Andrea Gittleman had heard alarming reports of persecution and violence against Rohingya Muslims in Myanmar, the mostly Buddhist country also known as Burma. She and her American colleagues travelled there in March to gather testimony from Rohingya victims and look for "early warning signs of genocide." She found them.
Gittleman is program manager for the United States Holocaust Memorial Museum's Simon-Skjodt Center for the Prevention of Genocide. She says, "Rohingya are so dehumanized, and so devalued in the country, [and these factors show] early warning signs of more mass atrocities and even genocide."
In 2014, Buddhist mobs went on a rampage against Rohingya Muslims. It was not the first such incident. Human Rights Watch reported on a move by Myanmar authorites to terrorize and forcibly relocate the Rohingya in 2012-13. Anti-Rohingya riots forced an estimated 140,000 Rohingya to flee their homes.
"In Rakhine state," says Gittleman, "we spoke with ... people who reported how their neighbors came and burned their homes and attacked them and their families. Some of those people said that the police were actually involved in that. The government actors — some were physically present and involved in those acts of violence."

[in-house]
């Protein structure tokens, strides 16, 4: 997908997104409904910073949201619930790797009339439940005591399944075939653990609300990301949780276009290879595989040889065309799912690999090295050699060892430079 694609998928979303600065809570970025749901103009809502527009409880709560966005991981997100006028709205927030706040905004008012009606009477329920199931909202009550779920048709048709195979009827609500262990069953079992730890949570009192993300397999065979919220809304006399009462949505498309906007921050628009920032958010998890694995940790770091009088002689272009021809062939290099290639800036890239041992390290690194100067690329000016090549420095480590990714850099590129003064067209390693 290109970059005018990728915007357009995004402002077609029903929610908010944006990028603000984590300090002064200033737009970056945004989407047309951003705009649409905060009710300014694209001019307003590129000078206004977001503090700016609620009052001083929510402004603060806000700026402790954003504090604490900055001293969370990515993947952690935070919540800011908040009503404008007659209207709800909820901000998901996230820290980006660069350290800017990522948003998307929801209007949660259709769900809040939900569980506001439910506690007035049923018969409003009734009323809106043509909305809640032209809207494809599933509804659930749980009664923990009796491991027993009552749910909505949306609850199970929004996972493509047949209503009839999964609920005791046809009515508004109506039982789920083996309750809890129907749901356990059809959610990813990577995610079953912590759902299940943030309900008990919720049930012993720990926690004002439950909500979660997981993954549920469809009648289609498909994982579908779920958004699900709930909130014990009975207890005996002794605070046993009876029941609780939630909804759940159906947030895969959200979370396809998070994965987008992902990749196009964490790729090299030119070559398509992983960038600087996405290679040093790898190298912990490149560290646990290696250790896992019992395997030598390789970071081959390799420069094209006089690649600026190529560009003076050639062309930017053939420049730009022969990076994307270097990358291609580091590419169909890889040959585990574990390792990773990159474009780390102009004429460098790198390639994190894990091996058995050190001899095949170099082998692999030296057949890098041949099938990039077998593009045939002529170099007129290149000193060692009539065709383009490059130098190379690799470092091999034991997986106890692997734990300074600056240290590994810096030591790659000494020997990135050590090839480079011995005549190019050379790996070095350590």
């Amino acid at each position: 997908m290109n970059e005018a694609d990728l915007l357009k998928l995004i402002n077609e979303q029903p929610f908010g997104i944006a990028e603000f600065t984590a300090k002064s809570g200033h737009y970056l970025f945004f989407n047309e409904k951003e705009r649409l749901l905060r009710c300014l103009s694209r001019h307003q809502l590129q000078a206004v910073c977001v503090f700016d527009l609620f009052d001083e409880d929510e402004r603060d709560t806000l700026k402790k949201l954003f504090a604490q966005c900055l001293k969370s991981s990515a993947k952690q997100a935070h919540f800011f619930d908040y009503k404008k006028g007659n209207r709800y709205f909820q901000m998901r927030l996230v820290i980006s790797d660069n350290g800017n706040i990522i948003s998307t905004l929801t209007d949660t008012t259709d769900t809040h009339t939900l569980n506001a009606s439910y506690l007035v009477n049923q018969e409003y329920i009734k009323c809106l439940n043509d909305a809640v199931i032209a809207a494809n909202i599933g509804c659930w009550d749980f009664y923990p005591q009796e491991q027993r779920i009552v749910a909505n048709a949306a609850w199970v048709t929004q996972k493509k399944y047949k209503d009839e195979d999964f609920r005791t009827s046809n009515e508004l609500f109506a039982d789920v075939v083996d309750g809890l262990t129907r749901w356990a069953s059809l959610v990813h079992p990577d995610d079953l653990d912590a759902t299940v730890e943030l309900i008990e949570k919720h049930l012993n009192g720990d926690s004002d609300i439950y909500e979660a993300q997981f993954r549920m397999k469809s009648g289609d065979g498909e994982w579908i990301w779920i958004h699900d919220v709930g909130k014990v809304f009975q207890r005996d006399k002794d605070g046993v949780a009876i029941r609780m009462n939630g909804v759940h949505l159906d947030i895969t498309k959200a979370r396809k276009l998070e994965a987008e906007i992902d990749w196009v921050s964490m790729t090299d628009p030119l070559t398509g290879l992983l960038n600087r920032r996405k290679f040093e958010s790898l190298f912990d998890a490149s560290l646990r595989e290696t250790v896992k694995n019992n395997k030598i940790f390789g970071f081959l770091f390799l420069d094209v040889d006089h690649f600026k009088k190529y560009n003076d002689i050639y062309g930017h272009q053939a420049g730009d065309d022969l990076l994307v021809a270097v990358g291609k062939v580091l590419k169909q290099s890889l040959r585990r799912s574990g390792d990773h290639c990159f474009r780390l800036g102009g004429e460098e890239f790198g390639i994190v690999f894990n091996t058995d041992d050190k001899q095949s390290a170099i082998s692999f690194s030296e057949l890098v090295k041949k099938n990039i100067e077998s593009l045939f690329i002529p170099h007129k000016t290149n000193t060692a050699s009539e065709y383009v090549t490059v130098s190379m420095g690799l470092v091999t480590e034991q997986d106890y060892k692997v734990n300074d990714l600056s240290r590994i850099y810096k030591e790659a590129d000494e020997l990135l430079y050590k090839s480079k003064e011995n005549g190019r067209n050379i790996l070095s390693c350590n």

Myanmar authorities have isolated the Rohingya in a program aimed at preventing radicalization by the Bangladesh-based militant Rohingya Solidarity Organisation. Whether the RSO represents a real threat to Myanmar is the subject of debate. Myanmar has been constructing a fence that will eventually run along the entire 200-mile long border with Bangladesh, halting travel for Rohingya on both sides of the border. And eliminating an escape route for Myanmar's Rohingya.
The Rohingya have been facing discrimination, in many forms, for decades. Under Myanmar's (then Burma's) 1982 Citizenship Law, the Rohingya people were declared "non-citizens." Gittleman says, "A lot of the Rohingya who spoke with us [focused on] the stripping of their citizenship. They point to that as really the cornerstone, the foundation, of other laws that have made life even more difficult for them."
In February this year, the Myanmar government revoked Rohingya voting rights, preventing members of the ethnic group from participating in the November 2015 national election.
"There are human rights violations happening in every corner of the world," Gittleman observes,"but this situation is particularly alarming just based on the government policies of excluding a particular ethnic group, of denying that the Rohingya even exist, of forcing them to leave the country, of not allowing them to return, and making life so unliveable. It's a particular subset of human rights violations that can then lead to mass atrocities."
As a flood of Rohingya refugees seeks asylum in southeast Asian countries, social media is awash with images of the boat people.Gittleman notes that international pressure is mounting on Myanmar to give its Rohingya people citizenship. "I hope that the Burmese government ... will take very seriously the recommendation to revise its citizenship law so that entire ethnicities are not stripped of their citizenship," Gittleman concludes. "It's that kind of change that is really necessary in order to stem the other acts of oppression, of persecution, of violence that Rohingya face."
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